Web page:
“And this is a great time for me to be saying something about it. Because they ain’t mentioning any of my guys, O.K. But God almighty, you’re sitting there, you’re trying to win championships and here it is, January, and ESPN’s talking about some green room ... That’s the most ridiculous thing we’re having to put up with in college basketball.”
Williams has not had to put up with many Tar Heels leaving earlier than projected. He has either missed out on or avoided recruiting from the recent one-and-done pool and is on a campus where players are neither hasty about the draft nor itching to transfer. Paige, the senior point guard who is on the verge of two BAs (in history and journalism), believes that UNC’s talent retention was more self-reinforcing than coach-reinforcing: “I don’t think Williams gets people to stay, I think they choose to stay despite having opportunities to leave,” he says. “Being at North Carolina isn’t the worst thing in the world.”
4. In-season development and optimal deployment (aka the coaching part of coaching)
This is where basketball instruction and game strategy is factored into the study, by measuring two things: how much a coach’s players outpace SI’s preseason efficiency projections on a year-to-year basis—aka “offensive development”—and how well a coach maximizes the impact of his best players by putting them in position to take the most shots (chart, right).
Non-dominant recruiters can make up ground by excelling at development and deployment, and there have been few coaches better at this than Oklahoma’s Lon Kruger. He generated the third-highest average value in this category (+3.7 P/100P) and has one of the nation’s scariest offenses, despite not having a single top 100 recruit on his roster. Kruger’s players have continued to make leaps in efficiency late into their careers. By refining Jordan Woodard’s shooting stroke and moving him from the point to off the ball, Oklahoma’s coaches helped boost him from a 99.7 Offensive Rating as a sophomore to a 116.2 as a junior. Buddy Hield was an inaccurate long-range shooter and marginally efficient scorer for his first two seasons in Norman; now, the senior is among the most efficient, high-volume scorers in the country (46.4% from three), and is regarded as the co-front-runner (along with Michigan State’s Denzel Valentine, page 48) for the Naismith and Wooden awards.
Inside The Rating System
How Tom Izzo's 2015–16 contribution is measured
SI's study ranked coaches by their 10-season average contribution to building elite offense, but what are the components of a single-season rating? Michigan State's Tom Izzo ranked second among all coaches (behind only Notre Dame's Mike Brey) for his 2015-16 contribution, adding +17.4 points per 100 possessions over the baseline. Here's the timeline of events that added up to Izzo's current-season contribution:
• Summer 2012: Gary Harris (RSCI Rank: 17), Matt Costello (87), and Denzel Valentine (89) enrolled. Future Impact Recruiting = +2.2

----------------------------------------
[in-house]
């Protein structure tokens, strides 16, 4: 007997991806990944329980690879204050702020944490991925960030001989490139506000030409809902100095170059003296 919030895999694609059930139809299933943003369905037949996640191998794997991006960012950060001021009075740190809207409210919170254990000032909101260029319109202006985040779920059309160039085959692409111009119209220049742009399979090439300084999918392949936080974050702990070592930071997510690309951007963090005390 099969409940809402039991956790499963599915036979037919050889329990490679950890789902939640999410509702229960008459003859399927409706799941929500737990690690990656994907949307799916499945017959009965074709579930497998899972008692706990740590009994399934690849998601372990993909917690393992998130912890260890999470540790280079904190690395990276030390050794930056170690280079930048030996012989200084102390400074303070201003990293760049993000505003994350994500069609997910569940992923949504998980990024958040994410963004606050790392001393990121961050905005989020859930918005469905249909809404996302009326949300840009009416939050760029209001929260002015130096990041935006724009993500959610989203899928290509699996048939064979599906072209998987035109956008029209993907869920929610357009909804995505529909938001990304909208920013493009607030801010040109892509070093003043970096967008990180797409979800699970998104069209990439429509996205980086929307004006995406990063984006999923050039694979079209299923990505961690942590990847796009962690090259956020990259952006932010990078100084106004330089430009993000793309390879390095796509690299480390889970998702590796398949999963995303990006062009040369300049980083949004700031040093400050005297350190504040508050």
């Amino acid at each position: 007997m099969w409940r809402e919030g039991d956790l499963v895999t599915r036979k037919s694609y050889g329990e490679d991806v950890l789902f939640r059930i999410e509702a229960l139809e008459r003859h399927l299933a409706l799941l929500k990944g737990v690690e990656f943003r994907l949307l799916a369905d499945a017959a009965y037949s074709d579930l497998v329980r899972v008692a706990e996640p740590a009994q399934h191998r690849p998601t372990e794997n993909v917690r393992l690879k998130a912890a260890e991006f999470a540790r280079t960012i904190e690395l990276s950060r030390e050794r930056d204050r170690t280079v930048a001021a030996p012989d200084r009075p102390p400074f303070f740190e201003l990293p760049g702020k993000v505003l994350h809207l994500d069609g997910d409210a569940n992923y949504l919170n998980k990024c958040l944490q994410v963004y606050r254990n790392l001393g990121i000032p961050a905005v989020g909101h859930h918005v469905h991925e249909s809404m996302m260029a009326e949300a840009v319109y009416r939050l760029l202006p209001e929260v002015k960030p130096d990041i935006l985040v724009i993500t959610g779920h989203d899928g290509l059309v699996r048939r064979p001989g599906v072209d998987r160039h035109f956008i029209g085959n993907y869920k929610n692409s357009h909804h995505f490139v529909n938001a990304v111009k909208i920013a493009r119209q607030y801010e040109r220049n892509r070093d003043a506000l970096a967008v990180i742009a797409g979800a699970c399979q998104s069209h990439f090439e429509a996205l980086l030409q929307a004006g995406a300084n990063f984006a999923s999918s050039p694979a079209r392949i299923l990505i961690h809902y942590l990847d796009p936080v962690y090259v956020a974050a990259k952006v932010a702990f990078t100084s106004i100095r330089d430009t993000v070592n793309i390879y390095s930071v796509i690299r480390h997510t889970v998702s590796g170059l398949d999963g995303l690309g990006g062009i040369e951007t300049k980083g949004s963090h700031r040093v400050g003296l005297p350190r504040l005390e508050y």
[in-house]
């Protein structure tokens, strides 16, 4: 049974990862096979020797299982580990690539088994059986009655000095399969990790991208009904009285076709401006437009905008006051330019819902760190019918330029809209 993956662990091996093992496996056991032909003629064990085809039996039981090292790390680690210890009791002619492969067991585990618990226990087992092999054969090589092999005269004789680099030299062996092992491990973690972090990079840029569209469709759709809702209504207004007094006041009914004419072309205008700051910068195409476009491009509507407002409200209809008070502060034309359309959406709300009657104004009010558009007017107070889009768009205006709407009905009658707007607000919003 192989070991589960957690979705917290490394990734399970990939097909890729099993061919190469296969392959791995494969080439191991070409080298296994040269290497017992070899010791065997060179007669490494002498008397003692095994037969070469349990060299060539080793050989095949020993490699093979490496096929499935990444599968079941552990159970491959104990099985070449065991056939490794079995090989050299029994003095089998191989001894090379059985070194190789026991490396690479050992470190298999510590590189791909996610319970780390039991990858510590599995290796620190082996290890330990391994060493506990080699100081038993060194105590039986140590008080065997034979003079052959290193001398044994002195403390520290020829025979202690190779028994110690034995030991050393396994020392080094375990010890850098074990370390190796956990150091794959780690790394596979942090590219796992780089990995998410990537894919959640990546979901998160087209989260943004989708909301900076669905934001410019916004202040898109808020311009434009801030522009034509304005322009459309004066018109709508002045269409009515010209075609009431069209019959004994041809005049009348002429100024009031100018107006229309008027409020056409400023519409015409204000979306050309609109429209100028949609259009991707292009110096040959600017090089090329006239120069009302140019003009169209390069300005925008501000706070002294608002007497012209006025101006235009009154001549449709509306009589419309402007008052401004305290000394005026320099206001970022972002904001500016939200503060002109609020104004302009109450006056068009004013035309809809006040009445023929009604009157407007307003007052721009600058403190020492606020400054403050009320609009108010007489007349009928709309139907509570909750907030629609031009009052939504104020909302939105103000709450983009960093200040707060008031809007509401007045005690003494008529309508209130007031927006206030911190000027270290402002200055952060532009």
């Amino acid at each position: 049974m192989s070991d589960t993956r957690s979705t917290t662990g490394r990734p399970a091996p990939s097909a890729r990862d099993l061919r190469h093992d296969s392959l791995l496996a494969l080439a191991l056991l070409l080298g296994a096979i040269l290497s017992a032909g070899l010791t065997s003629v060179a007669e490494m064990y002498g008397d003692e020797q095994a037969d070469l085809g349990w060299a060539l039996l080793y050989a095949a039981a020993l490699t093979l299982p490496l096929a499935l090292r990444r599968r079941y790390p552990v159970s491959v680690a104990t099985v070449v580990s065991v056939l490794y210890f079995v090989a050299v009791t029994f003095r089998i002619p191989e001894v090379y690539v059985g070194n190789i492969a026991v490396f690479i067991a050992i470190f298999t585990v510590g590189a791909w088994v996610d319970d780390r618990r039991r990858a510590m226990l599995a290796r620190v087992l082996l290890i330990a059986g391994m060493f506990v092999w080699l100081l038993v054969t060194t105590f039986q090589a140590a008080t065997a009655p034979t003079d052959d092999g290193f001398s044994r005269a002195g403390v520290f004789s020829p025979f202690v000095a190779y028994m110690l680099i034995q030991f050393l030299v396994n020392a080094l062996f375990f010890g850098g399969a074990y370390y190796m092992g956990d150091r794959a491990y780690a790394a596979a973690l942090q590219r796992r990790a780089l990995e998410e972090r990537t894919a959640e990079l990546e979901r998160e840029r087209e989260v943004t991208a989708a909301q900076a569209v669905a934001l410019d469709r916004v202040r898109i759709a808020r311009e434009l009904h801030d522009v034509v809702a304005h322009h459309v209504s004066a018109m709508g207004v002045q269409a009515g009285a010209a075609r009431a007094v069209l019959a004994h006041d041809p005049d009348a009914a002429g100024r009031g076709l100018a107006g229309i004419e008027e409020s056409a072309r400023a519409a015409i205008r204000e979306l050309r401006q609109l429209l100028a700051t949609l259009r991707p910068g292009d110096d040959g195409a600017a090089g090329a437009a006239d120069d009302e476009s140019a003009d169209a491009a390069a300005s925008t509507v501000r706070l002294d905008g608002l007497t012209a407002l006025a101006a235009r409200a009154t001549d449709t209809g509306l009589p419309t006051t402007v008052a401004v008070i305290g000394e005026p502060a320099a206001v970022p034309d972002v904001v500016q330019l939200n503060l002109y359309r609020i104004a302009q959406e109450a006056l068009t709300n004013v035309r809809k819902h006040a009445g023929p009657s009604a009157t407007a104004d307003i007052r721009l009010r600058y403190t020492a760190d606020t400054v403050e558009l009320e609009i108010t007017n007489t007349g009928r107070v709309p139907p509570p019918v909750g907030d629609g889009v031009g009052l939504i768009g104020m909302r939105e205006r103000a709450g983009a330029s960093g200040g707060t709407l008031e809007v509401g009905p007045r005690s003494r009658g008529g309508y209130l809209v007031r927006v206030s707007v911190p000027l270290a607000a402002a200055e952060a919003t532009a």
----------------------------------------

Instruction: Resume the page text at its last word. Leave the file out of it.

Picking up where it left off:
• 2012-13 Season: Harris became a star, making him unlikely to stay until '15-16. Costello barely played. Valentine was inefficient. Net effect of Future Development = 0.0
• Spring 2013: No unexpected NBA or transfer decisions impacting 2016. Talent Retention = 0.0
• Summer 2013: Kenny Kaminski (RSCI: 98) became active after a medical redshirt. Unranked recruits Gavin Schilling and Alvin Ellis enrolled. Future Impact Recruiting = +0.4
• 2013-14 Season: Valentine became an efficient starter. Costello and Kaminsky became efficient reserves. Future Development = +1.8
• Spring 2014: Harris made his expected draft declaration. Kaminski transferred. Talent Retention = -0.8
• Summer 2014: Transfer Bryn Forbes became eligible. Recruits Lourawls Nairn (RSCI: 78), Javon Bess and Marvin Clark enrolled. Future Impact Recruiting = +1.7
• 2014-15 Season: Valentine became a star. Forbes became an efficient role player. Costello and Schilling became reliable frontcourt players. Nairn significantly underperformed projections. Future Development = +3.0
• Spring 2015: Valentine stayed in school, but there were low odds of him leaving, so the bonus here is low. Talent Retention = +0.7
• Summer 2015: Transfer Eron Harris became eligible. Recruits Deyonta Davis (RSCI: 26), Matt McQuaid (67) and Kyle Ahrens enrolled. Michigan State's crowded frontcourt limited immediate expectations for Davis. Instant Impact Recruiting = +2.1
• 2015-16 Season: Valentine became a NPOY candidate. Forbes became a ~50% three-point shooter. Every other rotation player (most notably Nairn) became more efficient. In-Season Development & Optimal Usage = +6.3
• Total: +17.4 points per 100 possessions above the baseline
“We work with shooters here,” Kruger says. “When we talk recruiting profile, we love high motors, guys with great energy who if they can’t already shoot it, can develop into it. But if we don’t think a perimeter [recruit] can become a decent shooter, then we probably don’t recruit him for long.”
Kruger is also savvy about using his best players in the biggest roles. Hield’s possession usage has gone up as he’s refined his shot accuracy, and he and the Sooners’ other two starting guards—Woodard and Isaiah Cousins—have accounted for 61.8% of the team’s shots this season.